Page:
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Regular user
Los Angeles
150 Posts

Profile of filmyak
Not so much a question of how, but when, to help others get started in magic.

I'm sure every magician here gets asked to teach a trick to someone who wants to learn, well, just one. If pestered, I'll tell someone that I'll be more than happy to teach them everything I can -- AFTER they commit themselves to really learning magic. That is, they have to spend a certain amount of time getting the basics down to make sure they really are interested, and that they're willing to put the practice time in to improve.

As soon as the concept of work comes out, most people back off immediately, though I have had a few friends ask for places to start. (I point them towards some beginner books or videos, and tell them once they get to a certain point, I'll help as much as possible.)

I just wanted to get a feel from other members here -- experienced and beginners -- on how you handle similar situations. Am I being too heavy handed? Am I turning away true enthusiasts before they have a chance to try it? Or does this seem like a fair and honest approach?
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Special user
Lehi, UT, USA
643 Posts

Profile of what
I teach cub scouts (10 year olds) and they will ask me to teach them a trick once in a while. I use it as bait to get improved behavior out them. I never teach directly after being asked. During the course of the year, I will usually teach them 2 or 3 tricks.

I always teach them the old rubber pencil gag. This is a good one because they can see how it is done, but can't quite get theirs to look very rubbery without a little practice and acting. I will also teach them the pencil sticks to the palm of hand trick. These are great cub scout tricks because they require no preparation, and any borrowed pencil will work.

For those who are willing to practice their shuffles, (we either juggle bean bags, or shuffle cards before each meeting while waiting for the other scouts to show up), I promise them that after demonstrating a good looking shuffle, I will teach them how to do a "Pick a Card" trick where the card reverses itself in the deck.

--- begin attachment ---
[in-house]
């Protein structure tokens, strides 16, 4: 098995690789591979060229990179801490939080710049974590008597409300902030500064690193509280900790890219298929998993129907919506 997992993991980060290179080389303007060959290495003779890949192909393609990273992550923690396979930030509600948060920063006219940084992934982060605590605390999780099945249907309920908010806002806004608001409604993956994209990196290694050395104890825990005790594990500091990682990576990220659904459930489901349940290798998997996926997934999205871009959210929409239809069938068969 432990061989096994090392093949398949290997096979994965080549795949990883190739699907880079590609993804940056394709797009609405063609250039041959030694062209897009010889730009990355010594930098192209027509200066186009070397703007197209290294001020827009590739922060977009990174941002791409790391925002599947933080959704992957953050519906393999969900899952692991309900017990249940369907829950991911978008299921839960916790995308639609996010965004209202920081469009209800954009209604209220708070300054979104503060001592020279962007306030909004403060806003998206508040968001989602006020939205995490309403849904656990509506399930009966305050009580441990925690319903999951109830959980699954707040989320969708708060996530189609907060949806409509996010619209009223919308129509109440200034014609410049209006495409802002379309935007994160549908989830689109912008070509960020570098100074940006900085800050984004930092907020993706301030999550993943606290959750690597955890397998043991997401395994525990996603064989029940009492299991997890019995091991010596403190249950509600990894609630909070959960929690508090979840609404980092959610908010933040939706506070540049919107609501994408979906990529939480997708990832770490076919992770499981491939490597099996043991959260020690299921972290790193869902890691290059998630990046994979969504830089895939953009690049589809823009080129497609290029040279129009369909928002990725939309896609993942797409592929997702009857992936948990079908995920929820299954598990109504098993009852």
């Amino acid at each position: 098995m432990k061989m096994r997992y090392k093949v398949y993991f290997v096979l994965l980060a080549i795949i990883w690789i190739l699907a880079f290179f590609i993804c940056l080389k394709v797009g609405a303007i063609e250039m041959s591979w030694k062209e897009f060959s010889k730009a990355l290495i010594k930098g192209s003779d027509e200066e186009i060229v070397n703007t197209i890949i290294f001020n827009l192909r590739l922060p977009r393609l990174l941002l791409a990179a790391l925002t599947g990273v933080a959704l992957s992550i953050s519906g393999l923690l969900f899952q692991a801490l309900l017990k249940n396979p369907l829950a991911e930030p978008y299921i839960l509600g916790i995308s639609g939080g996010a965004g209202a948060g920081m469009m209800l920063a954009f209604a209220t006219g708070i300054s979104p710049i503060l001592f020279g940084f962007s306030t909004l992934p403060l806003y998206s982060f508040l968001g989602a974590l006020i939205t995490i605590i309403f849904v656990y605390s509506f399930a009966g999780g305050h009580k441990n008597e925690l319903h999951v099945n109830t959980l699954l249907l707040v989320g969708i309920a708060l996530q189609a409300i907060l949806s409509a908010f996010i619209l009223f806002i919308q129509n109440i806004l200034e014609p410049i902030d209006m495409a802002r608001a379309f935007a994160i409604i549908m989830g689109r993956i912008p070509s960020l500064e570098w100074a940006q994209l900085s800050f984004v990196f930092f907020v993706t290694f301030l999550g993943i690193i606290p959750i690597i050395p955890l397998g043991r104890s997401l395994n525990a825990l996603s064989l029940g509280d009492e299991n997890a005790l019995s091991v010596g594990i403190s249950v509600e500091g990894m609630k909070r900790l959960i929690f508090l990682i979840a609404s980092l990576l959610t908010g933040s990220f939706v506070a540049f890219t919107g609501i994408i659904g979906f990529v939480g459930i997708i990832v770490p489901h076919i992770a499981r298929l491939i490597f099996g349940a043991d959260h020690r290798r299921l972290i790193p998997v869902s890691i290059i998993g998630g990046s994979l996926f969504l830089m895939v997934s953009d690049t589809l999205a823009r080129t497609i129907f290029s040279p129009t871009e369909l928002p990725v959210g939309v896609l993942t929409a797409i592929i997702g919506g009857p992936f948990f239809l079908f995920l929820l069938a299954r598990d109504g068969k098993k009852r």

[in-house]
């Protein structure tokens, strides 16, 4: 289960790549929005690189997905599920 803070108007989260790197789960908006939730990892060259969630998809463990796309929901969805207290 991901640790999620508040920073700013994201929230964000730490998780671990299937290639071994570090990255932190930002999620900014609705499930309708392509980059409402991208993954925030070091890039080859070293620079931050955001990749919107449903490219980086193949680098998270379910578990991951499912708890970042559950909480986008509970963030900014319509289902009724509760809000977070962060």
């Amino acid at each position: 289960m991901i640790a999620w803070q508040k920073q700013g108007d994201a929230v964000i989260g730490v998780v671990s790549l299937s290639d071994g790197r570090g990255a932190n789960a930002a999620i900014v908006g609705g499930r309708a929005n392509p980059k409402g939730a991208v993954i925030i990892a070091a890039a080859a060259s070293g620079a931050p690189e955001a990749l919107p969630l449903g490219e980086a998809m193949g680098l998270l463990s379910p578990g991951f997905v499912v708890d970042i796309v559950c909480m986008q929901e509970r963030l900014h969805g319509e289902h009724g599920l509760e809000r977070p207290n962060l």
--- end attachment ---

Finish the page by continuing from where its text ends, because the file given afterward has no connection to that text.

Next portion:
I don't ever teach anyone tricks after performing my little show. I think it cheapens the show (and my little show is cheap enough as it is).

Magic is fun!!!
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Regular user
New York City
116 Posts

Profile of dgiancaspro

I got back into magic because my son is a Cub Scout and wanted to learn some tricks. I went to Tannens to get him a Magic Coloring book and I got back into it.

My son also has a mild form of autism and the performing has really helped his social skills.

"Mommy when I grow up I want to be a magician"
"Oh sweety you can't do both."
Reg Rozee
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Special user
Vancouver, Canada
592 Posts

Profile of Reg Rozee
I always start by teaching a simple self-working card trick that has been around for over a hundred years but is still pretty amazing to many spectators. Even people who learn how to do it often don't know why it works! (It's usually called "The Hotel Trick" or something similar). It does take some practice, so I tell whoever I teach it to that when they can perform that trick for me well (presentation/story and all), I'll teach them more. So far the only ones who have come back to learn more are the ones who seem really serious about pursuing magic.